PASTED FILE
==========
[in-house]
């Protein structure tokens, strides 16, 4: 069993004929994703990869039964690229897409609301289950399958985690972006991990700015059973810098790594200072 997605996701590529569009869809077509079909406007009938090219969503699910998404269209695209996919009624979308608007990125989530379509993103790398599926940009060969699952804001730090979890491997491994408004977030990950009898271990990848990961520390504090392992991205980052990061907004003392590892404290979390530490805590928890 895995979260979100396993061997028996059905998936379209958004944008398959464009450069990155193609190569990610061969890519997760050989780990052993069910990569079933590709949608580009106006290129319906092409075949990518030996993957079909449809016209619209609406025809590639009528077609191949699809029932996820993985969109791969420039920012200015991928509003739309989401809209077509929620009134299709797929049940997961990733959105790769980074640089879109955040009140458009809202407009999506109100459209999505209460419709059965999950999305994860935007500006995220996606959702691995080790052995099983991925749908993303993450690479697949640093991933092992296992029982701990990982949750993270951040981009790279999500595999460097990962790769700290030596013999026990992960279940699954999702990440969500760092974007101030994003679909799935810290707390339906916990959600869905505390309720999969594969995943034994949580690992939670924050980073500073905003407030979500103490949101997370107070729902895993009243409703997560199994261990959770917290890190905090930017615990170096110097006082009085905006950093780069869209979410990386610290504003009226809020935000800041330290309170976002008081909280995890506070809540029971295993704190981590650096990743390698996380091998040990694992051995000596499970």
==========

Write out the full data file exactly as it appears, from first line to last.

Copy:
[in-house]
């Protein structure tokens, strides 16, 4: 069993004929994703990869039964690229897409609301289950399958985690972006991990700015059973810098790594200072 997605996701590529569009869809077509079909406007009938090219969503699910998404269209695209996919009624979308608007990125989530379509993103790398599926940009060969699952804001730090979890491997491994408004977030990950009898271990990848990961520390504090392992991205980052990061907004003392590892404290979390530490805590928890 895995979260979100396993061997028996059905998936379209958004944008398959464009450069990155193609190569990610061969890519997760050989780990052993069910990569079933590709949608580009106006290129319906092409075949990518030996993957079909449809016209619209609406025809590639009528077609191949699809029932996820993985969109791969420039920012200015991928509003739309989401809209077509929620009134299709797929049940997961990733959105790769980074640089879109955040009140458009809202407009999506109100459209999505209460419709059965999950999305994860935007500006995220996606959702691995080790052995099983991925749908993303993450690479697949640093991933092992296992029982701990990982949750993270951040981009790279999500595999460097990962790769700290030596013999026990992960279940699954999702990440969500760092974007101030994003679909799935810290707390339906916990959600869905505390309720999969594969995943034994949580690992939670924050980073500073905003407030979500103490949101997370107070729902895993009243409703997560199994261990959770917290890190905090930017615990170096110097006082009085905006950093780069869209979410990386610290504003009226809020935000800041330290309170976002008081909280995890506070809540029971295993704190981590650096990743390698996380091998040990694992051995000596499970």